In addition, there are a slew of circumstances which can trigger false positives and skew BAC readings higher. These include:
High concentrations of naturally occurring alcohol, or chemicals in your body that mimic alcohol, can be found in your mouth or throat regardless of whether or not you’ve been drinking. And any one of them can skew a BAC reading.
More than any other piece of evidence that may be used against you following an arrest for DWI, field sobriety test (FST) results might just be the most meaningless. To begin with, complying with the officer in taking an FST is completely voluntary. You are under no obligation to take the test, and it really doesn’t benefit you because the test isn’t designed to determine your sobriety. It’s designed to help the arresting officer compile evidence against you.
Thankfully, even if you do submit to an FST, the evidence collected from them generally does not hold up well in court. As these tests were not designed with any credible scientific basis, they are notoriously difficult to pass, even by those who are stone sober. As such, there are numerous ways to have their results thrown out.
A skilled DWI attorney is one who is certified at FSTs, and can skillfully pull apart all the improprieties in the tests’ administration. If the officer failed at any part in administering the test, all or part of the results can be thrown out. Your attorney can also make the judge or jury aware of any medical conditions you might have, from obesity to injury and even neurological issues, that might have skewed the results of your FST.
Although a blood test is considered the most accurate method for measuring blood alcohol concentration (BAC), it is important to recognize that issues can arise with the test process that may impact the reliability of the results. Your attorney might question the credentials of the person administering the test, or highlight any procedural errors that may have occurred. As an example, once blood has been extracted it must be stored with a preservative and an anticoagulant in a proper vial with a tamper-proof seal. Issues with any one of these requirements can call the integrity of the test into question. Your attorney might also raise questions about proper chain of custody for the test itself after it was administered, how it was stored or whether it was exposed to any chemicals which could affect the results.
Many of the most effective ways to challenge a DWI charge is by closely examining whether the arresting officer followed proper procedure to the letter during the initial stop. In fact, the majority of DWI charges that are dismissed or thrown out entirely come from police failing to follow their own policies.
To begin with, the police must have reasonable suspicion to pull your vehicle over in the first place, if you are weaving in and out of your lane for example. Essentially, they need to show that the circumstances warranted pulling you over.
Even if they establish reasonable suspicion to pull you over, they must have shown probable cause to have placed you under arrest. More than reasonable suspicion, probable cause requires some form of evidence, be it physical characteristics like bloodshot eyes or slurred speech, the presence of open containers, an odor of alcohol on your breath or failure on an FST.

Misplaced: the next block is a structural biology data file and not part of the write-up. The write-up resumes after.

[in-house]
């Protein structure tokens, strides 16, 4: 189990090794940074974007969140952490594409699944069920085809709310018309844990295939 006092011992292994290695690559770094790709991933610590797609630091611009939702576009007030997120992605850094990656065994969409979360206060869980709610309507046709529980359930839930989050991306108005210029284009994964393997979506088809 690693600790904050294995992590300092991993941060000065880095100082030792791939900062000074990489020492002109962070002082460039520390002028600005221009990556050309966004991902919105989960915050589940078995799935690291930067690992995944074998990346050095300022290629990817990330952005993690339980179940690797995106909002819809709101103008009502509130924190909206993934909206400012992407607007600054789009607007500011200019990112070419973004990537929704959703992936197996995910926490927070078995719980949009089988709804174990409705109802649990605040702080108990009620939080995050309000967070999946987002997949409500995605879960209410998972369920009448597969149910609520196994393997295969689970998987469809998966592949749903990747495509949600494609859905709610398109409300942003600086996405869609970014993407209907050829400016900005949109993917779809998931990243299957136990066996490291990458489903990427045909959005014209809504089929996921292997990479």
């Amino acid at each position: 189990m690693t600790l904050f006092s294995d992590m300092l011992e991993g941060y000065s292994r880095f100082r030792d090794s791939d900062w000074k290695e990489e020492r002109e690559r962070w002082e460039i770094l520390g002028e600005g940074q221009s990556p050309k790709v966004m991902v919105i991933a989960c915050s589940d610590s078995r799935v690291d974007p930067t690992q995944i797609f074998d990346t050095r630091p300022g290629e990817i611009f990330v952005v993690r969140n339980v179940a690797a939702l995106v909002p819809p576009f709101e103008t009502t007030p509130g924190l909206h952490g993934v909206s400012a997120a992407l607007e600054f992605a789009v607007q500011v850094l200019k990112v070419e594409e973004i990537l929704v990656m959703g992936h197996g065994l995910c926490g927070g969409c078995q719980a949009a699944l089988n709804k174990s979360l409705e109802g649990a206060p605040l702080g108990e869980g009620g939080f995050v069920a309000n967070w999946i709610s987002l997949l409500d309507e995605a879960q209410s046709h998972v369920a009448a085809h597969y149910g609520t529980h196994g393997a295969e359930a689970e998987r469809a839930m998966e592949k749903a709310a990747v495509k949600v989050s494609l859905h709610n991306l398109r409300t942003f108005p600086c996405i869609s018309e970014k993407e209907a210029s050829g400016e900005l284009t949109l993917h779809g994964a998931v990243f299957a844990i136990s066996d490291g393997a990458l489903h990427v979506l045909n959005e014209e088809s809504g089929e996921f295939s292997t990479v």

At nearly every step in the process, there are ways that an officer’s own prejudices or biases might tarnish their credibility. There are procedures that must be followed from the initial traffic stop on, and any errors can lead to a dismissal of charges. This is particularly important due to the lack of training most officers receive. While we’d like to think that officers are given proper instruction in determining if someone is under the influence, administering sobriety tests and checking BAC, the fact is they are often underequipped and uncredentialed.
The fact is, the science behind testing is questionable and the tactics used in determining sobriety aren’t grounded in reality. A skilled attorney can seek out missteps and errors in the case against you and use that to help reduce or dismiss your charges.
An arrest for DWI does not guarantee a conviction. Those who choose to invest in themselves by hiring an experienced attorney, almost always enjoy the dividends or better outcomes. Beyond simply avoiding financially crippling fines and jail time, they can circumvent the long-term fallout from a DWI conviction which can hamper their ability to secure a job, keep their home and property intact, and live a full life.
At the Law Office of Ken Gibson, we strive to be the best investment you’ll ever make in yourself. We dig deeper into the facts of your case until we know every detail better than the prosecution. We collect the evidence that will exonerate you, do the research into the procedures that need to be followed and seek out expertise that casts doubt on the case against you.
We do all of this, because we know the secret to winning a criminal case. The secret is preparation, knowledge and a willingness to go the extra mile for clients. Call today to schedule a free, no-obligation evaluation of your case.
Research shows that 84 percent of people trust reviews they read online as much as recommendations from friends and family. At The Law Office of Ken Gibson, we are grateful for what our clients say about us in person and online, and we’re proud of the 5-star scores we have on Google and other online rankings.
Contact us today to schedule a free case review online and start planning your defense. Whether you hire our firm or not, you’ll leave the conversation with more knowledge than before, feeling empowered to fight the charges against you.